NP Bayerischer Wald

NP Bavarian Forest

Germany's first national park

The Bavarian Forest National Park (NP) is a characteristic low mountain range in Central Europe with extensive forests. The NP is situated in the middle of the Bavaria Forest which adjoins the Czech Republic’s Bohemian Forest in the east. Taken together, the Bavarian and the Bohemian Forest constitute the largest continuous forest in Central Europe. About one third of the area lies in an altitude above 1,000 metres.

In the north-east the NP is bordered by the Czech Republic’s Sumava Biosphere Reserve. The natural spruce forest of the mountain crests and plateaus are characteristic for both nature reserves. Taken together, both reserves cover an area of about 1,000 km2, thus constituting the largest cross-border national park in Central Europe. Today the development of both national parks is coordinated.

The NP Bayerischer Wald is characterized by a multitude of typical natural plant and animal communities. Striking weather and climate phenomena can be observed in the national park. For instance, the average temperature during winter and the yearly average are lower in the national park compared to similar heights in the Alps and in other low mountain ranges in southern Germany. During fall and winter the hillsides are often significantly warmer than the valleys, a phenomenon called temperature inversion.

The sampling area encompasses the whole region of the national park.

  • 75% of the area belongs to the core zone with complete protection of all natural processes. In this zone about 4500 hectares of old spruce have been destroyed by the bark beetle. By natural succession virgin forests begin to replace the destroyed trees.
  • The national park is part of the largest German nature reserve.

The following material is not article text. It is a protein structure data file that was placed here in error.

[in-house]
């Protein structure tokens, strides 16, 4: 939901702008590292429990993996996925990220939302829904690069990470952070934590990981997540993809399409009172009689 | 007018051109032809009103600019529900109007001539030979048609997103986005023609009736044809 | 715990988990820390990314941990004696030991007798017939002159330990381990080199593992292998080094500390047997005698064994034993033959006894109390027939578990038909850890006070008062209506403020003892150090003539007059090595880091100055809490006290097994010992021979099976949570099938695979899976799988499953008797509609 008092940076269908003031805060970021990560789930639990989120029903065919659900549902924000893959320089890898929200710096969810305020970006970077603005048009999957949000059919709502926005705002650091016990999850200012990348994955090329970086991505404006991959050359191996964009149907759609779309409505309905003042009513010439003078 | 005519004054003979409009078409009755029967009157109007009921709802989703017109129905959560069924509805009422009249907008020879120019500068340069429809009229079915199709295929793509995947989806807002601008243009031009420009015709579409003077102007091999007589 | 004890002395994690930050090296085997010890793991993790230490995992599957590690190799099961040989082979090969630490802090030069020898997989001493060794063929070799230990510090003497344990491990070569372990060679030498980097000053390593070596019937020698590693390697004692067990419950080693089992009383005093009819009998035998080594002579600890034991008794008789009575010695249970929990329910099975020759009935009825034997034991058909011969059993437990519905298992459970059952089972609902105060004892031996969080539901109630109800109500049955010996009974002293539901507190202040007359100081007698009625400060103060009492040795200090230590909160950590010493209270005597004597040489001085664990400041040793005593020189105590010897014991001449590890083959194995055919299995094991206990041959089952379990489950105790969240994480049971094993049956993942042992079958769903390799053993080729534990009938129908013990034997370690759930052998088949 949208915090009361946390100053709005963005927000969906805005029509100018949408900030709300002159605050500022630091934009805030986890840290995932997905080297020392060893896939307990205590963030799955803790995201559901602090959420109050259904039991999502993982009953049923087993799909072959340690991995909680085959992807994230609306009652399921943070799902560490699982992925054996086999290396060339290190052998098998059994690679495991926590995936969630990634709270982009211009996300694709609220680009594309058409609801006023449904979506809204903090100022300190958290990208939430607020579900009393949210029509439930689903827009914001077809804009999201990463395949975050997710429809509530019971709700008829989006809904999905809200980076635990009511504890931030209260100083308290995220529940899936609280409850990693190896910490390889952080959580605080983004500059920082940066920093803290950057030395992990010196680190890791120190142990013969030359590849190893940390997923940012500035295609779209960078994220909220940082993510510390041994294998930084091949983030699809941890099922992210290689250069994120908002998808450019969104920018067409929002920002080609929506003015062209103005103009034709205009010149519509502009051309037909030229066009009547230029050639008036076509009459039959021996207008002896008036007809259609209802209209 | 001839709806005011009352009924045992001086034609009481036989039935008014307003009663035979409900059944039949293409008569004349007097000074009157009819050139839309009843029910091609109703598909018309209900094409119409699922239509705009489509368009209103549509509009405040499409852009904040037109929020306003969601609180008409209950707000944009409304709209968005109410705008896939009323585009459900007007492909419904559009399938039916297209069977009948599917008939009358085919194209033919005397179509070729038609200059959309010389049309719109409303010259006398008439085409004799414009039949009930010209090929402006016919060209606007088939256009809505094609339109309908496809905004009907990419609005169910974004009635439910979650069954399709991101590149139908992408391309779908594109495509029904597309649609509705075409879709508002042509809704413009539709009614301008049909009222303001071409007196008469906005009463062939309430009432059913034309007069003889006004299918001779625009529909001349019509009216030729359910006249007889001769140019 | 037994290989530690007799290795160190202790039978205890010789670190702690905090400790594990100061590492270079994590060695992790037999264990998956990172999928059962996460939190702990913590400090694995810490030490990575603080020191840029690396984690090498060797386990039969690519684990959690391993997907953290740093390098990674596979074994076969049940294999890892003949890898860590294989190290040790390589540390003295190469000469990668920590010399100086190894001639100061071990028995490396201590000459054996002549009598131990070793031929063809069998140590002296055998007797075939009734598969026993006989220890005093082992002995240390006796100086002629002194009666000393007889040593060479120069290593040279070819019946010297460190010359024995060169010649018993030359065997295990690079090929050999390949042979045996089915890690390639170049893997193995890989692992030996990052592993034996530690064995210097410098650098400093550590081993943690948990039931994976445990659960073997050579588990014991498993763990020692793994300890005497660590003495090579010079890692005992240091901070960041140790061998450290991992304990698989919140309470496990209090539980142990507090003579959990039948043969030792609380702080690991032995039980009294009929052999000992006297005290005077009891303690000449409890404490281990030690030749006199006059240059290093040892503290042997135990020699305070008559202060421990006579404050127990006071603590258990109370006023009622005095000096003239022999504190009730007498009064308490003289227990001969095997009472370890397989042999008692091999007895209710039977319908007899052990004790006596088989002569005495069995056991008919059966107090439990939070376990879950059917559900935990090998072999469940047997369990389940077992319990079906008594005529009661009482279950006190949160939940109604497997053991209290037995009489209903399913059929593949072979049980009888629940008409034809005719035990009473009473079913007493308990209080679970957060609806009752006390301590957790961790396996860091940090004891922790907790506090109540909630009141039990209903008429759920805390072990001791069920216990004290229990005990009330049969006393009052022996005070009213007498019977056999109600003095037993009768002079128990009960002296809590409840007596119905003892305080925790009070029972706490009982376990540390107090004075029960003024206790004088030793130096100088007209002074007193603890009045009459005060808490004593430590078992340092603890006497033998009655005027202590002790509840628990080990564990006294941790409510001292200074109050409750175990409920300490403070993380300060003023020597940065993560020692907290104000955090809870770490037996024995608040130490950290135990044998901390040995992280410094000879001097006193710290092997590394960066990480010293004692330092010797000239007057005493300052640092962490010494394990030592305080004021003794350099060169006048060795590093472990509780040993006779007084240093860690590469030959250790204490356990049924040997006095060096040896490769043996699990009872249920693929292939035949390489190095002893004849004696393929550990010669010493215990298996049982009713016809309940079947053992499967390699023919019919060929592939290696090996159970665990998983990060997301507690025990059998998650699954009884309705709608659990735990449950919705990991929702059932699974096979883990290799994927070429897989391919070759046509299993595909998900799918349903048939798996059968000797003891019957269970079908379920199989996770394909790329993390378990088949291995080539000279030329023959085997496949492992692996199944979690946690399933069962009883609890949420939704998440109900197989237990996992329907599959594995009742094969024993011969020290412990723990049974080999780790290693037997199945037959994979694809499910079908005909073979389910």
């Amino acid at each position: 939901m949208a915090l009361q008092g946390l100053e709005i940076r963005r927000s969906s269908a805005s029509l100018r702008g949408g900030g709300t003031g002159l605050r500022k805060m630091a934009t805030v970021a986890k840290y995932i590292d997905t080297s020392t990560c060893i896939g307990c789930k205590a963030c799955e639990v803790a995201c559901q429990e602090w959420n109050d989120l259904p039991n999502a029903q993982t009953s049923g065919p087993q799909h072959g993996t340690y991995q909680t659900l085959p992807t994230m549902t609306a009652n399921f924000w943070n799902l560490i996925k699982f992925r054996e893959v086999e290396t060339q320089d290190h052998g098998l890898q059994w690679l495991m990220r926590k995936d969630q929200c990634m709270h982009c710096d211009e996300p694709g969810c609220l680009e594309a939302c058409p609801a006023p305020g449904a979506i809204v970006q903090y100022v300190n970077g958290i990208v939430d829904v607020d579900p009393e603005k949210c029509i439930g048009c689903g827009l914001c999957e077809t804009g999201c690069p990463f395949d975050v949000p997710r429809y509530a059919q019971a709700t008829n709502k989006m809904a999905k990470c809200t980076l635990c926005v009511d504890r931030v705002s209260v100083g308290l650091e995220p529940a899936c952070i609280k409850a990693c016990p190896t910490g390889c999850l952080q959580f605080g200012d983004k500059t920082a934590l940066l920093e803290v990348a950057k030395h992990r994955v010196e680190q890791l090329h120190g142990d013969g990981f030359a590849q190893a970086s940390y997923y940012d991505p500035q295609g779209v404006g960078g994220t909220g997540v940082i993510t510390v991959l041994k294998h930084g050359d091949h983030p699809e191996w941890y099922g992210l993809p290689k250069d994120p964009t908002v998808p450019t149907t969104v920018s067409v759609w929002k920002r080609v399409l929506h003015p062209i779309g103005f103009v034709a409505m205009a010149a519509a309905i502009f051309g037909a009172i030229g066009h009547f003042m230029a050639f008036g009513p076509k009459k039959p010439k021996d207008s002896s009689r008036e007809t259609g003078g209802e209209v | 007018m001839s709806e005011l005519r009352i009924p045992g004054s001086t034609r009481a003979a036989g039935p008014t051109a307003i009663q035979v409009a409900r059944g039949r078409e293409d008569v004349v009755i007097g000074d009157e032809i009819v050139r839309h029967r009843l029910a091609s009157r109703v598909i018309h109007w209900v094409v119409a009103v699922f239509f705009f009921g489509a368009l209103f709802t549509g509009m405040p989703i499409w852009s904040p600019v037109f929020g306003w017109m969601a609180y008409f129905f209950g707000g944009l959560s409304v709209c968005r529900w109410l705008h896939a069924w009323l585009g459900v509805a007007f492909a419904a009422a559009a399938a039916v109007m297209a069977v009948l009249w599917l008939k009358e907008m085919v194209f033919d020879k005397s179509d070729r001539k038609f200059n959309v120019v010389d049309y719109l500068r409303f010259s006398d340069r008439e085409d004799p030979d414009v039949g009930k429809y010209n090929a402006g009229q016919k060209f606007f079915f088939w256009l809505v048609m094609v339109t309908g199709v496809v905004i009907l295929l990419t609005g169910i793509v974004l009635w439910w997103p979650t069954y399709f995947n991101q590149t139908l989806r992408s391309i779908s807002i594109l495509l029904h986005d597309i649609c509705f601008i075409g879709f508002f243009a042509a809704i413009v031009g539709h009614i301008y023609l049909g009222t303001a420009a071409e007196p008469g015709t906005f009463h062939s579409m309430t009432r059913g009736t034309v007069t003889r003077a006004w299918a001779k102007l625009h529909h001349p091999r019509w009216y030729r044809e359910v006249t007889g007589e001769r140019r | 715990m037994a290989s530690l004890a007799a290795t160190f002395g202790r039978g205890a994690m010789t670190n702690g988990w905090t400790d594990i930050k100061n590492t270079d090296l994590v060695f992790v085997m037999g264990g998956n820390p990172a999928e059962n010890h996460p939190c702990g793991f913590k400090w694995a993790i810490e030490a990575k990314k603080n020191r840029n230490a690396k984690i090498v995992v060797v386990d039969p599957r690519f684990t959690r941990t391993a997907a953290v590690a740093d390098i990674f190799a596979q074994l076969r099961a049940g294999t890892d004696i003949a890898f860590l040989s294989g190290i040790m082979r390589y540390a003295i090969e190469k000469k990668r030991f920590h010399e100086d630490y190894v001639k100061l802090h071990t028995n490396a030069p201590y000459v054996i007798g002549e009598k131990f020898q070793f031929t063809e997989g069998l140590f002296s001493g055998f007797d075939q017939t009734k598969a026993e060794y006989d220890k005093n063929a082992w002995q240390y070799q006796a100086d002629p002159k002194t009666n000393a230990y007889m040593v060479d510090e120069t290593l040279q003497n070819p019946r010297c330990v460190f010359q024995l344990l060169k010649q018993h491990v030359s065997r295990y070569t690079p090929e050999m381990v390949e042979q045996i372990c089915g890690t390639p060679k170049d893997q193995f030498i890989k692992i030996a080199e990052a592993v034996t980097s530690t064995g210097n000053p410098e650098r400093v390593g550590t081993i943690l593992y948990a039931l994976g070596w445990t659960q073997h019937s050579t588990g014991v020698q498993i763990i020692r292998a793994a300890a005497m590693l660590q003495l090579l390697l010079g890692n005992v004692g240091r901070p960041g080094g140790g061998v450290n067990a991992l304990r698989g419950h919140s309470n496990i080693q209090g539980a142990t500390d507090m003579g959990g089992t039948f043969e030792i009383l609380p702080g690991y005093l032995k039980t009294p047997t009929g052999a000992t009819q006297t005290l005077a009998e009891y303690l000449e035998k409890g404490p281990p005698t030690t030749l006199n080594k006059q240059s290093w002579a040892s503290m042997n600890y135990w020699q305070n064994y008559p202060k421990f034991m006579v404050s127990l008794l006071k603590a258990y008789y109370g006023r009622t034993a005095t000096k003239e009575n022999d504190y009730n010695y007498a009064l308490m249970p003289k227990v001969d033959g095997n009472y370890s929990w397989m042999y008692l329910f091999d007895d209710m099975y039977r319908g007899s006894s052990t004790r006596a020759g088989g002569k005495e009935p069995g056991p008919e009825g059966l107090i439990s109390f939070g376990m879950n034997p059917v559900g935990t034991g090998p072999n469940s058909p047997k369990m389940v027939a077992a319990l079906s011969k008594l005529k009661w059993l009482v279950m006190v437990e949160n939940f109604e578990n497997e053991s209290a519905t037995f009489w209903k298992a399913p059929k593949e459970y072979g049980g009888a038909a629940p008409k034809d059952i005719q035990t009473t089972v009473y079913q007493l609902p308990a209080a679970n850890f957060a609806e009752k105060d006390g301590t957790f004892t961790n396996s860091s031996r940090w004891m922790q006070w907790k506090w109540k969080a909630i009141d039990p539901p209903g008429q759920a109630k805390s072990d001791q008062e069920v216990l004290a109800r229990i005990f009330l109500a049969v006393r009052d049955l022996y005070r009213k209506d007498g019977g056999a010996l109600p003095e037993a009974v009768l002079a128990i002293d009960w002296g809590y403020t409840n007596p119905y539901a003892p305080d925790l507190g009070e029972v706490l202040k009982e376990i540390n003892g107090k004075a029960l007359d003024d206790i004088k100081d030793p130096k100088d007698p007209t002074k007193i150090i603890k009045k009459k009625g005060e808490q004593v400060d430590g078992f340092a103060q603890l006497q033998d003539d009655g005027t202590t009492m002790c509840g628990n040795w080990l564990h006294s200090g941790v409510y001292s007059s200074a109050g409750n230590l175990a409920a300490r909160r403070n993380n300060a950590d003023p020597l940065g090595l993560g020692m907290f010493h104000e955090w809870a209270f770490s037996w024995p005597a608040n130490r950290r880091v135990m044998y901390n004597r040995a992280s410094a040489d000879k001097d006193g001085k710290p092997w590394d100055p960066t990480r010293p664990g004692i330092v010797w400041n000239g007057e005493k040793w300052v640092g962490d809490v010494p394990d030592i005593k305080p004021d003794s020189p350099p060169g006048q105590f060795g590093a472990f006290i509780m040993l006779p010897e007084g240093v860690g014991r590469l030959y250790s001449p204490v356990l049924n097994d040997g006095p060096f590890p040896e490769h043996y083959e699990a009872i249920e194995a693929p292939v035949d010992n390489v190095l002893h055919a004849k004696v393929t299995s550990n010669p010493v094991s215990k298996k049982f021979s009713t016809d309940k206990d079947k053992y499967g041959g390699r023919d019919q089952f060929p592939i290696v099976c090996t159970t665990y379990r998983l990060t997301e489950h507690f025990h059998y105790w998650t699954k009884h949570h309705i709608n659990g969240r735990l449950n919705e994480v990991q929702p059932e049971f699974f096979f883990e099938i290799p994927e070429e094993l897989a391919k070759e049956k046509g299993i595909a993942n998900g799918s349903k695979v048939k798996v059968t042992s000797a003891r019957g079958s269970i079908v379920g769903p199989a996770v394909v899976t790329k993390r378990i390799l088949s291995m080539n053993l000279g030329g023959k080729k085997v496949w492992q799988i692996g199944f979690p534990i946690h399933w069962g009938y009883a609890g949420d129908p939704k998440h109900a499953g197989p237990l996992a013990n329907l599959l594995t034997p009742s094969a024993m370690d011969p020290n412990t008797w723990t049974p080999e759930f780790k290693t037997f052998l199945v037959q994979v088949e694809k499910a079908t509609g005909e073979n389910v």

• It is a Fauna-Flora-Habitat Area (FFH) and bird sanctuary of 24,250 hectares and is thus an important component of the European Biosphere Network.
  • The national park is used extensively for tourism.
  • Scientific work is one of the main tasks of national parks. Up to now, more than 680 scientific projects were carried out in the Bavarian National Park.

Sub-areas

WEG Markungsgraben Main investigation area in the core zone of the Bavarian Forest National Park

Specimen

Common spruce A major primary producer in semi-natural and anthropogenic affected ecosystems.
Beech As the most dominant deciduous tree species in Central Europe, it plays a significant role in most nearly natural and also anthropogenically influenced forest ecosystems up to an altitude of 1100 m.
Roe deer, one-year-old The roe deer is the most common of the larger herbivores (first order-consumer) to be found in the wild in Europe.
Soil Soil is livelihood and biosphere for humans, animals, plants and soil organisms. All the substances brought in are transported, transformed and/or accumulated in the soil.

Analytes

Metals Eighty percent of all elements on earth are metals
Nonmetals Only eighteen elements in the periodic table
Chlorohydrocarbons Group of organic compounds with at least one covalently bonded chlorine atom
DDT and metabolites Toxic and persistent organochloropesticide
Hexachlorocyclohexane Several isomeric compounds among the group of chlorinated hydrocarbons
Polycyclic Aromatic Hydrocarbons Group of organic compounds with at least three condensed six-membered rings
Perfluoroalkyl and polyfluoroalkyl substances Persistent organic compounds in which the hydrogen atoms at the carbon skeleton are completely (perfluoroalkyl) or partially (polyfluoroalkyl) substituted by fluorine atoms.
Stable Isotopes Atoms of one element with different weights
Perchlorate Salts of perchloric acid
Supplementary parameters Additional information for the interpretation of contamination data

Sampling period

1990 - 2016

Extended information

Links to external information and legislation